“It feels right now,” says Crawford recalling that when he was a teenager he’d play Thursdays at Snug, Friday, Saturday and Sunday at the Crescent City Brewhouse and also at the Steak Knife. “I stopped that a long time ago,” he says with a laugh. “I didn’t play Jazz Fest this year and a lot of people were disappointed… and even angry, so I guess I’m making up for that.”
Having performed at Snug Harbor since childhood, Crawford has long considered the club his “living room,” a place where he wasn’t limited by musical restrictions. He hopes to create a similar atmosphere at Davell Underground, which opens on August 11 and where many New Orleans musicians already fill the schedule. “It will be my New York living room,” he says of the performance space — “don’t call it a club,” he warns — that occupies an area below a Moroccan restaurant, Kiosk, owned by Crawford’s business partner chef Mounir Jajd.
“It first started out as just a place where I would play if I felt like it,” Crawford explains. “I’d call my friends and say ‘C’mon out. I’m playing next Friday and some cats from New Orleans or Chicago or Atlanta are going to be here and I’m just going to jam.’”
After he told noted New York flautist and vocalist Bobbi Humphrey, who will grace the Underground’s stage during its opening days, about the goings-on, word spread and calls poured in from Crawford’s many music friends wanting to play.
“My partner had been saying for about two years that he wanted to create a space for me to play and do what I want,” Crawford says, adding that he never intended to have it evolve as it has. “I said to him, ‘Okay, if you really want to do this, I’ll bring some jazz and blues in as a treat to you and the people of New York.”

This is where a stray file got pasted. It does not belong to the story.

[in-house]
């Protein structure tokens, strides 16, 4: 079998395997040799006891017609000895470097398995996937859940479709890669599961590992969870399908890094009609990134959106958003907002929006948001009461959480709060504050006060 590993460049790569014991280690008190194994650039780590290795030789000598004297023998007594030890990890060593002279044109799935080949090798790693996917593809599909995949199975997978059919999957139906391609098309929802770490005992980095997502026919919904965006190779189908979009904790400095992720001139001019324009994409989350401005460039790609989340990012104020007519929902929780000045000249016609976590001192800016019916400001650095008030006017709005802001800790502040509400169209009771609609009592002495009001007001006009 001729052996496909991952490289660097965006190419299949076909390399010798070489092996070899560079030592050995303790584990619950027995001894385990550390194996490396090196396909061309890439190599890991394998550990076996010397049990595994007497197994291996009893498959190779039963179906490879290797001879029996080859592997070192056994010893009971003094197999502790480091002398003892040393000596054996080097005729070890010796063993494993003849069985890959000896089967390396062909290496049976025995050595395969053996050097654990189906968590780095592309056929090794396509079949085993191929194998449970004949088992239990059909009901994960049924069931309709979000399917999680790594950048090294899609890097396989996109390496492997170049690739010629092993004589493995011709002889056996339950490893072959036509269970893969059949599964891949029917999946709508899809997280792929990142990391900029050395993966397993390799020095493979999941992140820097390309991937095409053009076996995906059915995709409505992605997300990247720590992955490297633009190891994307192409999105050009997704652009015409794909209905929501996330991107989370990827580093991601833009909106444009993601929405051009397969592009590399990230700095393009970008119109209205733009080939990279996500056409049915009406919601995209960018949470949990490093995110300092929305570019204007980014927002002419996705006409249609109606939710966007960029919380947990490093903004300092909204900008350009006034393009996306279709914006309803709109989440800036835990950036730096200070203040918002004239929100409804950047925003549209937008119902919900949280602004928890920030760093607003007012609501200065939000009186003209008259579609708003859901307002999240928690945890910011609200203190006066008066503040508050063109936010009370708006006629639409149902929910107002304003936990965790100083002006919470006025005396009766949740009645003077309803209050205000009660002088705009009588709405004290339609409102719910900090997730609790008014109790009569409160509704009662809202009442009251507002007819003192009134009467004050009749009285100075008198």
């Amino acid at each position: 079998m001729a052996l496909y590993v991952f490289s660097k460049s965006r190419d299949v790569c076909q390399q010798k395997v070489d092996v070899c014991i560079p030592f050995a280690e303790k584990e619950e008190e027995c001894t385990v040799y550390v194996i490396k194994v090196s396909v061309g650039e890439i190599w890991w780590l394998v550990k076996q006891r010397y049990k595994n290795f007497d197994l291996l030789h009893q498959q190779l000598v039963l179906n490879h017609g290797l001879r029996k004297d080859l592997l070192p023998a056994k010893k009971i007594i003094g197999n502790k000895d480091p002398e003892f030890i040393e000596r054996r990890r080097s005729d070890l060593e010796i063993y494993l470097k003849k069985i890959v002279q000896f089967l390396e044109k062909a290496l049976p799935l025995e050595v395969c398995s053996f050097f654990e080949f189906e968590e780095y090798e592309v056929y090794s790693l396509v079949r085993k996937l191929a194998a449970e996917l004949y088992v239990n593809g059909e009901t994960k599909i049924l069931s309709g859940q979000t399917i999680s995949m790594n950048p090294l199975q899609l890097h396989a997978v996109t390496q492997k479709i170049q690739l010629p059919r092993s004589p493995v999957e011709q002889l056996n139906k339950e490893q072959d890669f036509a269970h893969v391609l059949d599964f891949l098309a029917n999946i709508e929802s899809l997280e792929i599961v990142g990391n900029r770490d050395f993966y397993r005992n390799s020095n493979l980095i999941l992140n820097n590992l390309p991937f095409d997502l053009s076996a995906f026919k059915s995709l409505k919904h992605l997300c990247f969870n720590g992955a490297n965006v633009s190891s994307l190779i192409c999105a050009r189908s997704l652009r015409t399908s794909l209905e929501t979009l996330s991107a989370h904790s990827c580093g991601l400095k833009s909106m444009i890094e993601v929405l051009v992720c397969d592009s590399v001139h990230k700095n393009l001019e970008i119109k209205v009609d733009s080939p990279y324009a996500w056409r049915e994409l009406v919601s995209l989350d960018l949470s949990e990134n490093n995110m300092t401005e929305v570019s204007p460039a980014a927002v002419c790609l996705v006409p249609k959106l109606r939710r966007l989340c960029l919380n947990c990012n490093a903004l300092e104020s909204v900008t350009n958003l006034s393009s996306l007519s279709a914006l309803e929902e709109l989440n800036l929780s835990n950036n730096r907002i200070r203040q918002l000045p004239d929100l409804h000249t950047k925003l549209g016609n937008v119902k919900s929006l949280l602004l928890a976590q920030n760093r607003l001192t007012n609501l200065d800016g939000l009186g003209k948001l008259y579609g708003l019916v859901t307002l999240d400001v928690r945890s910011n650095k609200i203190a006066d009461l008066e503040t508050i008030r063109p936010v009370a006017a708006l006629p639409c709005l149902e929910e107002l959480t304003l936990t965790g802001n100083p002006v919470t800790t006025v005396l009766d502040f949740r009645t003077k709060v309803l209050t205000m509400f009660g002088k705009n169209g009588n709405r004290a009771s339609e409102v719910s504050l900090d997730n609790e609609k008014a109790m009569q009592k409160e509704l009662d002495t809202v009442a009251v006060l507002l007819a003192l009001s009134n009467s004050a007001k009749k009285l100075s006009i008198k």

Crawford likens Davell Underground, which is located “smack dab in the middle of Harlem,” to a speakeasy with music. Stairs take you down to an area that seats approximately 70 to 80 people and is equipped with a bar and a piano he transported from New Orleans. Food will also be served in the room. He says that even though he perhaps should see the venture as a way to heighten his name recognition and exposure, that’s not his purpose. Like Mayfield, it’s about the music.
“At the end of the day, I want my partner to be happy. I want the musicians who are coming up to expand their audiences and be happy and feel free to play good music. I want the people who spend the money to come in to leave like the audience left Snug Harbor Saturday night — happy. That’s why I’m a musician. That’s why I’m here on Earth.”
“Ecstatic” would be a better word to describe the crowd’s reaction to Crawford’s recent mind-blowing performance. The explosive sets included the likes of his grandfather’s, James “Sugar Boy” Crawford, signature “Jock-A-Mo,” a stunning version of the late, great Abbey Lincoln’s “Throw It Away” and his self-penned “I’m a Creole Man.”
“I wrote that a long while ago in testament to my heritage, my roots in Lafayette, my family. It talks about all of us here in Louisiana, the Indian blood and the African soil,” Crawford explains before speaking the lyrics: ‘I make you sing and waltz awhile — I come from foreign lands.’”
Crawford says he’ll be on hand at the Underground most nights even when he’s not performing. “Hell, these are my friends, I’m comin’ to see them play,” he says of the line-up that features such New Orleans artists as saxophonist Donald Harrison and electric violinist Michael Ward, those locals who’ve moved to New York including pianist Henry Butler and trumpeter Antoine Drye, plus New York and Moroccan musicians and more. “Musicians just want to play,” Crawford states, “especially in a place with a good vibe. What could be better than good music, good food and good people. Oh and hookahs! And hookahs!”
This article was originally published in the July 25, 2011 print edition of The Louisiana Weekly newspaper